The ECOFIN council’s new political agreement means that Finnish banks and other credit institutions will be required to pay more than a billion euros to the Single Resolution Fund (SRF). The Federation of Finnish Financial Services (FFI) thinks that the amount is large and that it will be a significant financial burden on Finnish credit institutions.
On December 9th, the ECOFIN council reached political agreement on how the collection of contributions to the SRM is divided between the credit institutions of different member states. According to current estimates, the aggregate amount of contributions from Finnish banks and other credit institutions will rise above €1 billion for the years 2016–2023. The Fund’s estimated size is about €55 billion, and it will be accumulated over a period of eight years. The Fund’s size is determined by the aggregate amount of covered deposits in all banking union states’ credit institutions.
”This is a significant cost burden to Finnish banks and other credit institutions. We must now make sure that the threshold for using the SRF is kept as high as possible. Otherwise the costs will rise even more”, says Veli-Matti Mattila, FFI’s chief economist.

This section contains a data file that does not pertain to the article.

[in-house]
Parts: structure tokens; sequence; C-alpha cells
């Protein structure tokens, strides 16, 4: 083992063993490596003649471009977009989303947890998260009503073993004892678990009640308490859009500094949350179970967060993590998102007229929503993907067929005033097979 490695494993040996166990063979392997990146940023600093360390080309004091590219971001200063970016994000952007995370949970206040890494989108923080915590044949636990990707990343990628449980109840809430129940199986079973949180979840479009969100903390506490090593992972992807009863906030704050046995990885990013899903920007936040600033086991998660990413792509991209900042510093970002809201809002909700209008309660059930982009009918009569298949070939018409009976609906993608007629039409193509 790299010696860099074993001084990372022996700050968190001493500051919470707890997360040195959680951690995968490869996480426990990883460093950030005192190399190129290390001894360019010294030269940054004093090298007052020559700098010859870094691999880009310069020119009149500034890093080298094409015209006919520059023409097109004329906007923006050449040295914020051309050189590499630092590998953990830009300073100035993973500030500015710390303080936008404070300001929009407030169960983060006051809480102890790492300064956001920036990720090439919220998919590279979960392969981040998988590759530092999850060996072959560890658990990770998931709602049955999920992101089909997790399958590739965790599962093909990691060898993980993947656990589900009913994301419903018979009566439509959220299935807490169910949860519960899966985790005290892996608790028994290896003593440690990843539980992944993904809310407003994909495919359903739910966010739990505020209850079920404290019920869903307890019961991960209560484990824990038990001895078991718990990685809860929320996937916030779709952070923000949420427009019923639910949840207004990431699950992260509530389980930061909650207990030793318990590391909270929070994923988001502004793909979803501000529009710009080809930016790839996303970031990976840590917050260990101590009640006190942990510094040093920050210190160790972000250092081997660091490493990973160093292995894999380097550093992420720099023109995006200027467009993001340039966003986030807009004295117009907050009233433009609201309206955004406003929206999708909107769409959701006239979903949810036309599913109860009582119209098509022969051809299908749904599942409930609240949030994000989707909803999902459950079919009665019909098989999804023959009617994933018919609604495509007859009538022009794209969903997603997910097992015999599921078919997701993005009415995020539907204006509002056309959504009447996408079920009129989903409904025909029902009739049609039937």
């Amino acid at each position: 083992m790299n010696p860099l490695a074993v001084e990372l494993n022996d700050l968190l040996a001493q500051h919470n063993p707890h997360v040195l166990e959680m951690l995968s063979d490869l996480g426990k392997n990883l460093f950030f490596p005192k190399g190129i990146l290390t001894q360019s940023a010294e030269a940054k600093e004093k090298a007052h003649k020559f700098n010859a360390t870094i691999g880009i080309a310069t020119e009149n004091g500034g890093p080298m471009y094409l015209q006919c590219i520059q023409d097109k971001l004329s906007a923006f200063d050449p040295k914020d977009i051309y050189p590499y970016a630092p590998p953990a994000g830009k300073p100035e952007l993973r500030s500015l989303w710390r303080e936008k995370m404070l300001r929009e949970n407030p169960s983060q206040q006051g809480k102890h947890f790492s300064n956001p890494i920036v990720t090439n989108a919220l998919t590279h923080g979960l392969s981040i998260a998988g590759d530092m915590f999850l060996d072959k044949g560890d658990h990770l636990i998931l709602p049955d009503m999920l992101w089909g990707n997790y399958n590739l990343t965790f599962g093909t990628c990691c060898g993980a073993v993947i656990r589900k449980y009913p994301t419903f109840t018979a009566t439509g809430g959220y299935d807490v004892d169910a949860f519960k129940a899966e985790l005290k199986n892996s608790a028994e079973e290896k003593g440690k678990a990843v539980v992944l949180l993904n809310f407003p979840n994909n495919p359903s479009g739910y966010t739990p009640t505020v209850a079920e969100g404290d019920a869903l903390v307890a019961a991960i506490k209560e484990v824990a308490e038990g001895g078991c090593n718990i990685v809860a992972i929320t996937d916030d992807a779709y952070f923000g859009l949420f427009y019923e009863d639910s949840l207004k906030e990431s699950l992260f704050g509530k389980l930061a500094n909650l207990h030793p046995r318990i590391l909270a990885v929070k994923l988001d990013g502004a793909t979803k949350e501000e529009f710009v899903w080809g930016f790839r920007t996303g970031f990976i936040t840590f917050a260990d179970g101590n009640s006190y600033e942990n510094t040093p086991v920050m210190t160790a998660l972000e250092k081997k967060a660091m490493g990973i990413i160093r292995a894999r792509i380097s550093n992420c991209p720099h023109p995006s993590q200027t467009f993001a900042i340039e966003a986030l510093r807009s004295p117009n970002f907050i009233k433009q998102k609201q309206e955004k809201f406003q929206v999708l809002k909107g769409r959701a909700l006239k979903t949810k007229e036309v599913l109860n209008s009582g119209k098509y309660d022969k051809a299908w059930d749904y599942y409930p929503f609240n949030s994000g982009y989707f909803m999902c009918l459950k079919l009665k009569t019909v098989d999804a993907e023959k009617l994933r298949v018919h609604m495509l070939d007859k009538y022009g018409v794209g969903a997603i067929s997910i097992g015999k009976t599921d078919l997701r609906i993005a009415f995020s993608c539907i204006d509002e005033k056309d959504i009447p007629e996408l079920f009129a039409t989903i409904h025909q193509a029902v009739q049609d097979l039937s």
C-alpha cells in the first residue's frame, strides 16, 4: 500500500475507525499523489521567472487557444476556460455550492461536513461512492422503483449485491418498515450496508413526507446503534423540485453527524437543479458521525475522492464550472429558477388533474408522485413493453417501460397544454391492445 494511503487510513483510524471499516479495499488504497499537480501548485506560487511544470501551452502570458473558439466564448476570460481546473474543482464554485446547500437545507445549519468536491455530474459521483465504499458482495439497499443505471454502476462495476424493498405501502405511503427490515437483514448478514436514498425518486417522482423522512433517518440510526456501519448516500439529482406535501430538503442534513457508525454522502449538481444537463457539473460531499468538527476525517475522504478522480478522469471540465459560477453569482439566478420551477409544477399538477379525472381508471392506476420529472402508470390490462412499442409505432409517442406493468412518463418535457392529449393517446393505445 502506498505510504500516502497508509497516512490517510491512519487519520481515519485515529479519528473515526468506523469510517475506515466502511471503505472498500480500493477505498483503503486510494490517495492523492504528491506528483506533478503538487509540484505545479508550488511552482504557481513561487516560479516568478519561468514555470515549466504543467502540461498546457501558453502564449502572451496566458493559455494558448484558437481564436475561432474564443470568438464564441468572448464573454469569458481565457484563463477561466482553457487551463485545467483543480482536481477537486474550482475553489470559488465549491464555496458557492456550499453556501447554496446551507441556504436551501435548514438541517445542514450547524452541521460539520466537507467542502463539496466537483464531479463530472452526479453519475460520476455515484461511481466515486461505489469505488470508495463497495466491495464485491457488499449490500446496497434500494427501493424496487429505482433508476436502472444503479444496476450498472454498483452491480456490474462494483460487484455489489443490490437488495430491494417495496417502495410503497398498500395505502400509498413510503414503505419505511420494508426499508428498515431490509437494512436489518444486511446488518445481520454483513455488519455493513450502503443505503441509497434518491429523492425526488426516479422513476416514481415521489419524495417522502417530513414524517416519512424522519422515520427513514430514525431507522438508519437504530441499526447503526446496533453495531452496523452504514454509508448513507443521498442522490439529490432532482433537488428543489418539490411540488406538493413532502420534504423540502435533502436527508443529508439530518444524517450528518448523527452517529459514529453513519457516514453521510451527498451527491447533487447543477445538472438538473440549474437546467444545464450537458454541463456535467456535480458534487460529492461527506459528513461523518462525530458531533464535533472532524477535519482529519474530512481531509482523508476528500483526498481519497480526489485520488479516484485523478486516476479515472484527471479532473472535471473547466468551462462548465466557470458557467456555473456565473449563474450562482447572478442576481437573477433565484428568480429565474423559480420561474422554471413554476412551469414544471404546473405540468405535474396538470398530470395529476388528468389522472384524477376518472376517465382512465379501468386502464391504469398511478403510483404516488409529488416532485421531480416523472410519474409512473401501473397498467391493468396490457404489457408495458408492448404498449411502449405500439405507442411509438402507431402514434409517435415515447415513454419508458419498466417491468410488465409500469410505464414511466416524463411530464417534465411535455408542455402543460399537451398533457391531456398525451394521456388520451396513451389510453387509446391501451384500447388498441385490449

The amount each credit institution has to contribute depends on its total liabilities (excluding own funds and covered deposits) in proportion to the corresponding aggregate figure of all banking union credit institutions. Each credit institution’s risk profile is also taken into account. The smallest credit institutions have their separate contribution framework.
The contribution framework adopted by the ECOFIN council means that the combined amount of contributions collected from Finnish credit institutions will be €200-300 million larger than the amount that was calculated according to the bank recovery and resolution directive (BRRD). The framework includes rules for transition, which specify that the contributions collected over the first eight years will use a weighted average of the contribution amounts set in the BRRD and the SRM regulation.
”As such, the FFI is satisfied with the transitional contribution framework. It will make the next few years’ contributions more bearable. However, it will not erase the fact that Finnish credit institutions’ contributions to the Single Resolution Fund will be larger than their contributions to a national fund would have been”, Mattila emphasises.